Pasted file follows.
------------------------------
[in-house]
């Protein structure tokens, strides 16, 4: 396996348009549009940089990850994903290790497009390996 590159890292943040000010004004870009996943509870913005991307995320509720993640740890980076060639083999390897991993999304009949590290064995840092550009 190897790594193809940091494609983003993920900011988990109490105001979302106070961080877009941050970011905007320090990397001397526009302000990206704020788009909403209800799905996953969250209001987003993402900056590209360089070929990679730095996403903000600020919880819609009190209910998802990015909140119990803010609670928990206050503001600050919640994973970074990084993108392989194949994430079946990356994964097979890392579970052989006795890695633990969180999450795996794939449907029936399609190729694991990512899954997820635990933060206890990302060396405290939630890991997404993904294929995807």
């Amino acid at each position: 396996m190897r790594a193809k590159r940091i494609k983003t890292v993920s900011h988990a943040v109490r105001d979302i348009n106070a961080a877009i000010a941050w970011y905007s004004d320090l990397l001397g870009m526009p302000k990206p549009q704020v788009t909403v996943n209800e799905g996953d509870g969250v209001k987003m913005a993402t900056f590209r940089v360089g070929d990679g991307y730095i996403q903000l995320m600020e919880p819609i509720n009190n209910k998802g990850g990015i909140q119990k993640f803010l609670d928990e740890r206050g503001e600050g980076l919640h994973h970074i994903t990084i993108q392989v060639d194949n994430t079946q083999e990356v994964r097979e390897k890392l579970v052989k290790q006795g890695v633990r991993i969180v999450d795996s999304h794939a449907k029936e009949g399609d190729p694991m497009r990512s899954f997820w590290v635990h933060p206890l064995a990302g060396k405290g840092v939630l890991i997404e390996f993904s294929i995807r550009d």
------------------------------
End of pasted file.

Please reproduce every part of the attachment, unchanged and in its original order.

[in-house]
């Protein structure tokens, strides 16, 4: 396996348009549009940089990850994903290790497009390996 590159890292943040000010004004870009996943509870913005991307995320509720993640740890980076060639083999390897991993999304009949590290064995840092550009 190897790594193809940091494609983003993920900011988990109490105001979302106070961080877009941050970011905007320090990397001397526009302000990206704020788009909403209800799905996953969250209001987003993402900056590209360089070929990679730095996403903000600020919880819609009190209910998802990015909140119990803010609670928990206050503001600050919640994973970074990084993108392989194949994430079946990356994964097979890392579970052989006795890695633990969180999450795996794939449907029936399609190729694991990512899954997820635990933060206890990302060396405290939630890991997404993904294929995807």
């Amino acid at each position: 396996m190897r790594a193809k590159r940091i494609k983003t890292v993920s900011h988990a943040v109490r105001d979302i348009n106070a961080a877009i000010a941050w970011y905007s004004d320090l990397l001397g870009m526009p302000k990206p549009q704020v788009t909403v996943n209800e799905g996953d509870g969250v209001k987003m913005a993402t900056f590209r940089v360089g070929d990679g991307y730095i996403q903000l995320m600020e919880p819609i509720n009190n209910k998802g990850g990015i909140q119990k993640f803010l609670d928990e740890r206050g503001e600050g980076l919640h994973h970074i994903t990084i993108q392989v060639d194949n994430t079946q083999e990356v994964r097979e390897k890392l579970v052989k290790q006795g890695v633990r991993i969180v999450d795996s999304h794939a449907k029936e009949g399609d190729p694991m497009r990512s899954f997820w590290v635990h933060p206890l064995a990302g060396k405290g840092v939630l890991i997404e390996f993904s294929i995807r550009d």